By TERRY LYNAM //
For years, business owners and anyone who follows the business world have been preparing for Millennials – and soon after, Gen Z – to enter and transform the workforce. But in all the excitement over young people changing the way we work, we’re losing sight of another fundamental shift in workforce demographics.
The American workforce is, in fact, getting older.
According to the U.S. Bureau of Labor Statistics, 25 percent of the nation’s workforce will be over the age of 55 by 2024, with more than 30 percent of those workers older than 65. Businesses must open their eyes to the healthcare and wellness needs of an aging workforce – and start preparations now to accommodate the “Silver Tsunami.”
The truth is that most aspects of the country’s work cultures operate on the same retirement tracts of yesteryear. Office infrastructure, travel needs, advancements in technology – all are catered to fit the needs of the younger generations.
Research by the Sloan Center on Aging & Work at Boston College found that the odds of employees having access to the flexible options they need are 74 percent higher for those between the ages of 27 and 35 than those 53 and older.
This doesn’t just mean how a company does business, but also how its environment affects staff members. Think about your office environment, especially if it’s located on suburban Long Island. Many of us park our cars and then walk from a parking garage to the office, usually taking a flight or two of stairs. We do all this without a second thought. But that same routine can be challenging for an older adult with arthritis or another mobility issue.
For better or worse, office culture is still the dominant focal point in the American workforce; we must make these environments accessible to all if we want to have the best possible people driving our economy.
Today’s office managers should be asking themselves, at minimum, the following questions: Does my building have an elevator? Is the office wheelchair-accessible? Are the toilet seats raised? Is the building fully ADA compliant?
Such structural accommodations will be significant issues for employers as the Silver Tsunami rolls in. Many of them take time to incorporate, so playing catch-up will be difficult.
According to Tara Liberman, associate chief of geriatrics and palliative medicine at Northwell Health, the goal is to build around the four M’s: medications, mindfulness, memory and mobility.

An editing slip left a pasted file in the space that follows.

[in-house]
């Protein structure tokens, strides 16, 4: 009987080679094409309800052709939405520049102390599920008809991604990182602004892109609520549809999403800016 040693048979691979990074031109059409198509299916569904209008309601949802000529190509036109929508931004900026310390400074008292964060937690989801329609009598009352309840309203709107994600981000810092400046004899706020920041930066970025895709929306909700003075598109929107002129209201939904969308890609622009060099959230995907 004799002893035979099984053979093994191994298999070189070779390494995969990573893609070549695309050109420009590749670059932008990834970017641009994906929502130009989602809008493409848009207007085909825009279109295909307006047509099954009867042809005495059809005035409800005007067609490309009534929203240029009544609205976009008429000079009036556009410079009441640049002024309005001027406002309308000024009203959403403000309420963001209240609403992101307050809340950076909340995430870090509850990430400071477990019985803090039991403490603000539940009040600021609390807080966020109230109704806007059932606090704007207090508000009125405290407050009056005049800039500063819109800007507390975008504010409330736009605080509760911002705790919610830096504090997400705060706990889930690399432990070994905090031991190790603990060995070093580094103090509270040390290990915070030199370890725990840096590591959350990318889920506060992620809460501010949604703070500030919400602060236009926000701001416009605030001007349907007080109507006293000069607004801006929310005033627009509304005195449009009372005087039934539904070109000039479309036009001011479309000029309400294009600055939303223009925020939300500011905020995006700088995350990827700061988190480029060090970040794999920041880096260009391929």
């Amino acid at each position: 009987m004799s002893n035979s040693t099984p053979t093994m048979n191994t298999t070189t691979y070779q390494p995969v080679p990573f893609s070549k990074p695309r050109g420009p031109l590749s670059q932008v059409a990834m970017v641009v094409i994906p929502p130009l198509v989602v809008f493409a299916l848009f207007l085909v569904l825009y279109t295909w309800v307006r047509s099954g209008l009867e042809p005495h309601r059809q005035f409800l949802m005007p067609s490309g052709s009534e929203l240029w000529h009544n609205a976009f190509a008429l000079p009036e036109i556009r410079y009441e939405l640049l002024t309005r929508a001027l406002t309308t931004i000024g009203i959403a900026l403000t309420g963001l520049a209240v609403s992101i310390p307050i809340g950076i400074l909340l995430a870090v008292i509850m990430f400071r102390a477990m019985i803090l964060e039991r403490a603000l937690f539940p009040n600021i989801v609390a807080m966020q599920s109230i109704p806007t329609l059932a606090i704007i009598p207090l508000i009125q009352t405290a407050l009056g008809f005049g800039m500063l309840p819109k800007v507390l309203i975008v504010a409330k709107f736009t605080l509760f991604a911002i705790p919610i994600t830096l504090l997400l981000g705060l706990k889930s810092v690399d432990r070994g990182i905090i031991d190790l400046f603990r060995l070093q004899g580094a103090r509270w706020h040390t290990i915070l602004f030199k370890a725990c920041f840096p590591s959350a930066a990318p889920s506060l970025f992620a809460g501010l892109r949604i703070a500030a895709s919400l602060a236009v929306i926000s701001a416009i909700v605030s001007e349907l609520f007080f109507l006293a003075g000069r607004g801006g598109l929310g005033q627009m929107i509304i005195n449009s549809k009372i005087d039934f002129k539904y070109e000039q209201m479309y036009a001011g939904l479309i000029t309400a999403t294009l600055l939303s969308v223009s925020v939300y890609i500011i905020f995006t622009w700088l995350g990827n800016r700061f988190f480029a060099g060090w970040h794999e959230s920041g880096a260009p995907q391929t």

“We are looking toward how we integrate the four M’s into our daily care for our aging community members,” Liberman says. “Everybody should be thinking about that when they are seeing [older workers] as a patient.”
Additionally, employers have to account for more employees becoming caregivers themselves. Many businesses consult with Northwell Health for help implementing health and wellness into their operations and assisting human resources teams in making accommodations for employees.
“We’re seeing that older employees are needing to take a lot of time off from work to care for a spouse or older parent who is dealing with memory loss or illness,” Liberman notes, adding that employers can prevent a productivity loss by connecting employees who are caregivers with the proper resources.
Social work services are also invaluable, not only to older workers but also to the “sandwich generation” that looks after children and aging parents at the same time. The clinical social worker in Northwell’s Geriatric Outpatient practice is integral to the multidisciplinary efforts that help families through challenging chapters of their lives.
“Navigating caregiving and accommodating for employees who are dealing with the declining health of loved ones are going to be the biggest hurdles with employees at this point,” Liberman adds.
Important to note: The federal Family Medical Leave Act protects staff members’ jobs while they take time off to care for a loved one. Furthermore, the New York State Paid Family Leave Act covers employees in the private sector in many industries, including some part-time workers.
It’s important to identify the needs of individual employees and find ways to connect them to the resources they need to succeed. People are going to remain in the workforce longer than their parents and grandparents – there is no cookie-cutter answer, but how employers adapt to the graying population may very well determine their success in riding the Silver Tsunami.
Terry Lynam is a senior vice president at Northwell Health, New York State’s largest healthcare provider and private employer.